Saturday, 4 January 2014

Boating 2013 In Reflection (Apr - June)

2013 has been a year full of unexpected consequences for me. I started to do a bit more writing for Narrowboat World. The previous CEO of BW/CaRT cleared off and a new man was to take charge of the Canal and River Trust. It seems that our paths were destined to cross several times during the year. Looking back over any year there are always high and low points and this year was to be no exception. This is the second in a series of four postings that is intended to reprise the year on the blog.

Easter was one of the coldest for a long time. But the long awaited spring arrived as the protracted winter finally faded away. As the days grew longer the sun made up for its recent history. We made our first cruise onto the Chesterfield canal where we came to the rescue of someone who had fallen into the water.


Recently, I read a bit by John Dodwell "I've been reading with interest the correspondence in WRG’s “Navvies” about whether there is still a need for a “Them” and “Us” approach – and the concern that if the Trust is treated as the new “Them”, that might become a self-fulfilling prophecy." John continued: "But I'm encouraged to see “Navvies” adding the Trust’s volunteer co-ordinators to the contacts list. I remember Robert Aickman writing something like “it is necessary to shout to be heard.” He was right – at a time when no-one was listening. But they are now – and so that critical friend in IWA (and others) will probably achieve their aim more easily by having a quiet word (or many) than by shouting from the rooftops. But, if that doesn't work, then the rooftops are there." Click Here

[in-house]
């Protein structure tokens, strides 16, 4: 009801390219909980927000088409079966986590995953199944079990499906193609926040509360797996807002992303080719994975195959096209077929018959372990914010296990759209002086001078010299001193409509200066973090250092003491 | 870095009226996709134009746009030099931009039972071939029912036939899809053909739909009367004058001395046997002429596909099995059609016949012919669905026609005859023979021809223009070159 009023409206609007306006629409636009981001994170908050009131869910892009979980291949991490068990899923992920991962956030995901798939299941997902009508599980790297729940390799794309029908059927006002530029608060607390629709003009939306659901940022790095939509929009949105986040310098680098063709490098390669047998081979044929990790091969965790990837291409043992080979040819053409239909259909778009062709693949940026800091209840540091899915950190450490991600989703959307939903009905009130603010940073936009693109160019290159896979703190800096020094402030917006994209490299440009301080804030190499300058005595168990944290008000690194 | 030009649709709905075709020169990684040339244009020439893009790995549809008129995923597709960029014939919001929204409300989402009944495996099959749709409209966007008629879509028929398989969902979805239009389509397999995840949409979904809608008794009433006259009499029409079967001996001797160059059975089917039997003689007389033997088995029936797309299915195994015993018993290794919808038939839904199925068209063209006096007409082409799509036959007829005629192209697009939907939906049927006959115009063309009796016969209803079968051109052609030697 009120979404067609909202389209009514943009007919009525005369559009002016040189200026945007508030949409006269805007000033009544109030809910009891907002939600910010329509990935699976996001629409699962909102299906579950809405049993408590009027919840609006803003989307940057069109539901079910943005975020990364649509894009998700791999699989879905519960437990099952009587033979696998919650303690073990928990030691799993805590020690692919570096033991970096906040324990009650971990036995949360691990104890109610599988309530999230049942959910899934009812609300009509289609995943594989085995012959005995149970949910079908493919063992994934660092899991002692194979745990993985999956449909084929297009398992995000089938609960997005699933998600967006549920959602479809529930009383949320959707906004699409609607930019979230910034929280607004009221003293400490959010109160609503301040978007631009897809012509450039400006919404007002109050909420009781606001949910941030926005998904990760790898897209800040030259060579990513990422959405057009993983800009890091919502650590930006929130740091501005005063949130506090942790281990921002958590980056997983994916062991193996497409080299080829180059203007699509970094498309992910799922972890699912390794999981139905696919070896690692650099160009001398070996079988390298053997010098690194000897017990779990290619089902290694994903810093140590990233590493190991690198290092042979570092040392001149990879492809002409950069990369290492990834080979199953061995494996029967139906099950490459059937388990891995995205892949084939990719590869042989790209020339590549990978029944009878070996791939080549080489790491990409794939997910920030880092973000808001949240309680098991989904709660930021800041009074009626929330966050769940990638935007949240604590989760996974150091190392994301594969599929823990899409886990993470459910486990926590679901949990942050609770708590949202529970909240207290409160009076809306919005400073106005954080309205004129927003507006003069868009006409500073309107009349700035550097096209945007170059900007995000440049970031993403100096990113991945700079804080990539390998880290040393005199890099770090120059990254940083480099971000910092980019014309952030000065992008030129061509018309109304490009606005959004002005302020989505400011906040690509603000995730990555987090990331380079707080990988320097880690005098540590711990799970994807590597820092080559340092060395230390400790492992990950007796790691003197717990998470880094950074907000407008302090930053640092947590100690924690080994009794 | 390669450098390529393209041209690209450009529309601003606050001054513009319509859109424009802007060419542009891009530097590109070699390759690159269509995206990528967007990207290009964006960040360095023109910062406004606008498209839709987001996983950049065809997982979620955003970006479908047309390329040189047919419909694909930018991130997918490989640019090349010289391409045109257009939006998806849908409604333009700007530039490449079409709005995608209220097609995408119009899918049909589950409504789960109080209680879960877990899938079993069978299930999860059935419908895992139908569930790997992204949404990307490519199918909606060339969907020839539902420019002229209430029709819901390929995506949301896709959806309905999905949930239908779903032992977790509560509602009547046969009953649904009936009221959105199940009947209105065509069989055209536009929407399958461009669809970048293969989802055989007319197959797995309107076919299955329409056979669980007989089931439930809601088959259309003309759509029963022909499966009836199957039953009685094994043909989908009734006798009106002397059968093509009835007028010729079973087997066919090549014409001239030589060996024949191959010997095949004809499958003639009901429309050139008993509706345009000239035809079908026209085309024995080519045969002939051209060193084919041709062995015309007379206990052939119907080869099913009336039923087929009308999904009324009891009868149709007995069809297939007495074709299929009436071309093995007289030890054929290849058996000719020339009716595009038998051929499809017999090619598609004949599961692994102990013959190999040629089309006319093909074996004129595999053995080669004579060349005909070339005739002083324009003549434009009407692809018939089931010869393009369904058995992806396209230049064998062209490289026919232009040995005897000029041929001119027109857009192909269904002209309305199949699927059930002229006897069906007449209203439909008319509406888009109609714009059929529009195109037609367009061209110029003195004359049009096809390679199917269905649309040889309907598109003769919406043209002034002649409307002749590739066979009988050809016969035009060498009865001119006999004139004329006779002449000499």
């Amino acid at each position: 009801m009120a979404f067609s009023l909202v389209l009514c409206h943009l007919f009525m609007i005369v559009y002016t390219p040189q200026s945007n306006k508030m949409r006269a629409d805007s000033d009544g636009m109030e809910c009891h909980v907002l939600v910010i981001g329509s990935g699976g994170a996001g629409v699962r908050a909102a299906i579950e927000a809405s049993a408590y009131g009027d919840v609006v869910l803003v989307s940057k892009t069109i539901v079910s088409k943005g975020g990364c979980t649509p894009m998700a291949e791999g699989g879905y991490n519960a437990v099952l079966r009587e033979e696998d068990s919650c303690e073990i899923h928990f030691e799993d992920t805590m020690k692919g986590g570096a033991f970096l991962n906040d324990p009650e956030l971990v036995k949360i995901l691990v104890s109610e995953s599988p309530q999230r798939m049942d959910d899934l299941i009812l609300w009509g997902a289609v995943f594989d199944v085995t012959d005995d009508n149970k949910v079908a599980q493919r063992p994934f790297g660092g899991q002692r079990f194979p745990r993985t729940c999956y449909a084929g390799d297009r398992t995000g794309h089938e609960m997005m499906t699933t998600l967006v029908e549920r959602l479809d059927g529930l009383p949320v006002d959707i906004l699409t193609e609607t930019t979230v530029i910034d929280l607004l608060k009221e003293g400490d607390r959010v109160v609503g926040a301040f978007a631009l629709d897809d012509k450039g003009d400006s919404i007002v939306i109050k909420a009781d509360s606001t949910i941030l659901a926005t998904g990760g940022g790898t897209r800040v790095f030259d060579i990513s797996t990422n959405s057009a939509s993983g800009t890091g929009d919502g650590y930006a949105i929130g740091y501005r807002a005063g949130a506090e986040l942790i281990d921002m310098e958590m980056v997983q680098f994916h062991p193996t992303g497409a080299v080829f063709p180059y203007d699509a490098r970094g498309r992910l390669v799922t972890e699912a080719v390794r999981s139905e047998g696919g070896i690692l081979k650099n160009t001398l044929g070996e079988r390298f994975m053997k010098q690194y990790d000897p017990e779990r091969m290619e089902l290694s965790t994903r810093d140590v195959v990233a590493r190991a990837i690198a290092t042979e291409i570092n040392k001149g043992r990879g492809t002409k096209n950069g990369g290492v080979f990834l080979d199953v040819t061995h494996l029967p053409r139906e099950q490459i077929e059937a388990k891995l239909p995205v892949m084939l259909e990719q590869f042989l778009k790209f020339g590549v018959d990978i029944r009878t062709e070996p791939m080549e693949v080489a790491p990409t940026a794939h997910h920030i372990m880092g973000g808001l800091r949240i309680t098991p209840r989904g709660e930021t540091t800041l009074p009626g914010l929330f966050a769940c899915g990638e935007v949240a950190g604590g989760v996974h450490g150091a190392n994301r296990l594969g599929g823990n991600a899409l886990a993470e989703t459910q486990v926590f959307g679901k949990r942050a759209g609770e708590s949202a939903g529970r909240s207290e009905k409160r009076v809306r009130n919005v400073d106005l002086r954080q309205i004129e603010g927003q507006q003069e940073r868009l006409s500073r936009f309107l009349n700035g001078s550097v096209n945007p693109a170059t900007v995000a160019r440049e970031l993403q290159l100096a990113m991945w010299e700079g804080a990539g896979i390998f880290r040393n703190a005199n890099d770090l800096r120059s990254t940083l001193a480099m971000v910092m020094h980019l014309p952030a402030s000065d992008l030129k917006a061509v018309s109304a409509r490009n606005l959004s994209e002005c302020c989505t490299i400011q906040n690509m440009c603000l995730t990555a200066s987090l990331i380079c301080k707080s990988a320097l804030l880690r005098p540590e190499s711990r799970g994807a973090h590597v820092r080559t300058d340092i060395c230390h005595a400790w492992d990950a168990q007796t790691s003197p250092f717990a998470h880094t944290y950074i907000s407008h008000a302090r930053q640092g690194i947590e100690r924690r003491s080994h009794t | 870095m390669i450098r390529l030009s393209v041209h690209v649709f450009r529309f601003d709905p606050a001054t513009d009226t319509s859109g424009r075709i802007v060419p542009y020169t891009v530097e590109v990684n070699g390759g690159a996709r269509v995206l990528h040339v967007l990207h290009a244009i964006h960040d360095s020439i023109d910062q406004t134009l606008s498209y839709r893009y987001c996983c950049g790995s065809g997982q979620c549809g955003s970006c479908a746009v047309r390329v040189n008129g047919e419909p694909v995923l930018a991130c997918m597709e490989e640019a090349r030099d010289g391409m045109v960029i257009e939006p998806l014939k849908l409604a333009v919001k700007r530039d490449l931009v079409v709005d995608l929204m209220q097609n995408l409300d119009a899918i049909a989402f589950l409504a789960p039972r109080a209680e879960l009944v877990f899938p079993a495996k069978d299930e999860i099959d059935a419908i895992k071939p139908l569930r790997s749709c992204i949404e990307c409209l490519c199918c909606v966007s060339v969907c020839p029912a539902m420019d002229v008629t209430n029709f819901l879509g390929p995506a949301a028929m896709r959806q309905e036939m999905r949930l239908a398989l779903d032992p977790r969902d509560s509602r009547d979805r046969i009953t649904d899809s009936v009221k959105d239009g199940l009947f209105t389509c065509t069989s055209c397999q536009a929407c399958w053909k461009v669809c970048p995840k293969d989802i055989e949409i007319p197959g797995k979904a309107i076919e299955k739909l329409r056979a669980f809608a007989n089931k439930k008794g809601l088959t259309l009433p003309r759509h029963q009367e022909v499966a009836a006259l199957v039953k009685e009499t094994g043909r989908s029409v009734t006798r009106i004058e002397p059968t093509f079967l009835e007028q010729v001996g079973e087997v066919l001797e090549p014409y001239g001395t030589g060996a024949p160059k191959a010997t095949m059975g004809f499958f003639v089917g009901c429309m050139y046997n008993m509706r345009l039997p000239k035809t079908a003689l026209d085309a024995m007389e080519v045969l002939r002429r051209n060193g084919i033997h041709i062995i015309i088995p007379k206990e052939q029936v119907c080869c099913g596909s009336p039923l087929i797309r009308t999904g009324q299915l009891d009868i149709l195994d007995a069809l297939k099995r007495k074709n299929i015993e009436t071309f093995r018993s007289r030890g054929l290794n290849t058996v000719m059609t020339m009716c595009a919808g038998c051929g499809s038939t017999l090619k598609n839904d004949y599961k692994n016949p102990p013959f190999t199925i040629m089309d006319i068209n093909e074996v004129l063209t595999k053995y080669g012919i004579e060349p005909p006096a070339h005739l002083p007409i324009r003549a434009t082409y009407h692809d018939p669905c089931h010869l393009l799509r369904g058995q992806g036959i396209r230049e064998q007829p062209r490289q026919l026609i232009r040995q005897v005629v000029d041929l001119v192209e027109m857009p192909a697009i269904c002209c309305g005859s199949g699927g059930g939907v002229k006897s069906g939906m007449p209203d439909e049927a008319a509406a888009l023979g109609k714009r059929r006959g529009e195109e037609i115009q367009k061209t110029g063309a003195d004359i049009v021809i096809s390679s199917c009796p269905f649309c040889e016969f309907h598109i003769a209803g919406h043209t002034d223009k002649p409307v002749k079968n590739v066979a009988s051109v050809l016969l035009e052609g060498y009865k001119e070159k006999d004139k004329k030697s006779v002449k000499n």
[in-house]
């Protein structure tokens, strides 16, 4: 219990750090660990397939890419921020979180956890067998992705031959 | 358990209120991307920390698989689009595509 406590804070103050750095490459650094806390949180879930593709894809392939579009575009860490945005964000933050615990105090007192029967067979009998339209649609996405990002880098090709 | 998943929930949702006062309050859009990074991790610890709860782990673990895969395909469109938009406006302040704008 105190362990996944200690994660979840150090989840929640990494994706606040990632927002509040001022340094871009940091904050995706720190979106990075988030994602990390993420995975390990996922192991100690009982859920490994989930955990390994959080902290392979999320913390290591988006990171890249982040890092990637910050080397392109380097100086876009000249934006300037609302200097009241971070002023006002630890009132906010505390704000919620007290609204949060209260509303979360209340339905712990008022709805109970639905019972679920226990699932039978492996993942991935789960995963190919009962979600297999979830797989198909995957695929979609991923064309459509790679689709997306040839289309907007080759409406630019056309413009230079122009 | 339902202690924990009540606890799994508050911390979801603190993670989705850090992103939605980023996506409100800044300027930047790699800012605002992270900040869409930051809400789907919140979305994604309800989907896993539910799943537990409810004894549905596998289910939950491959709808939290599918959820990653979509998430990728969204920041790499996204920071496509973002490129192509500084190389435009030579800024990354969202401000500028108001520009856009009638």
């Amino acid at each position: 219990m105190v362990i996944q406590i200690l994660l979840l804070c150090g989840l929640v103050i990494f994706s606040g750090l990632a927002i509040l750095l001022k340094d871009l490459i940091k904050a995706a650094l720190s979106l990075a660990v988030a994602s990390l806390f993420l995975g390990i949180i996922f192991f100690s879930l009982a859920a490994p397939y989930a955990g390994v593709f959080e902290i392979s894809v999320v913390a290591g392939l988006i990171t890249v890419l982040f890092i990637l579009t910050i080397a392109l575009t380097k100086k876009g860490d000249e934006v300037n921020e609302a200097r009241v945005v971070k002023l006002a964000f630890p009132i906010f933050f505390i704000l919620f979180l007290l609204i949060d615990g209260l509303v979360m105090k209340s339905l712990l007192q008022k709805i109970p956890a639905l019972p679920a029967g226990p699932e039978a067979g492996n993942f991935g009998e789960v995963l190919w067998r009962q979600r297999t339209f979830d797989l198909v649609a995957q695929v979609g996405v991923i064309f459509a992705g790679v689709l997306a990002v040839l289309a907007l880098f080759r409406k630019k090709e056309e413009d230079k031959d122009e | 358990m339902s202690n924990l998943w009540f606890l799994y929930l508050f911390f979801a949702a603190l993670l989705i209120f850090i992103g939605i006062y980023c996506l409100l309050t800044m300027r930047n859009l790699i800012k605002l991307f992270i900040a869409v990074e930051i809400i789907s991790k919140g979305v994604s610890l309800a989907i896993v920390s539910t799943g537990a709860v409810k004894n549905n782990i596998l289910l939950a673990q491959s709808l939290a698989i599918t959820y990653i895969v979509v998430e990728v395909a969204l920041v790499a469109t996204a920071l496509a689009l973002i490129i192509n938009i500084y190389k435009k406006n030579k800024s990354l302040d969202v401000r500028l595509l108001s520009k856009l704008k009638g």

Bayer has paid for biased research that “proves” its chemical isn’t a problem. But now independent scientists in Europe have discovered that Bayer’s chemical is in reality a high risk to bees. Bayer, is one of the largest global chemical companies in the world. Bayer is now manufacturing a chemical that new evidence shows is killing bees. The global die-off of bees represents an enormous danger to the planet. 30% of our crops and 90% of wild plants rely on bees to thrive. Without bees, our entire global food supply is in serious trouble. Click Here

Back in May 2010 the new coalition government cabinet posed for a picture. Smirks all around as their pay as an MP gets a top up for being appointed as a minister. There is one big change in the line-up I wonder if you can spot-the-change? Click Here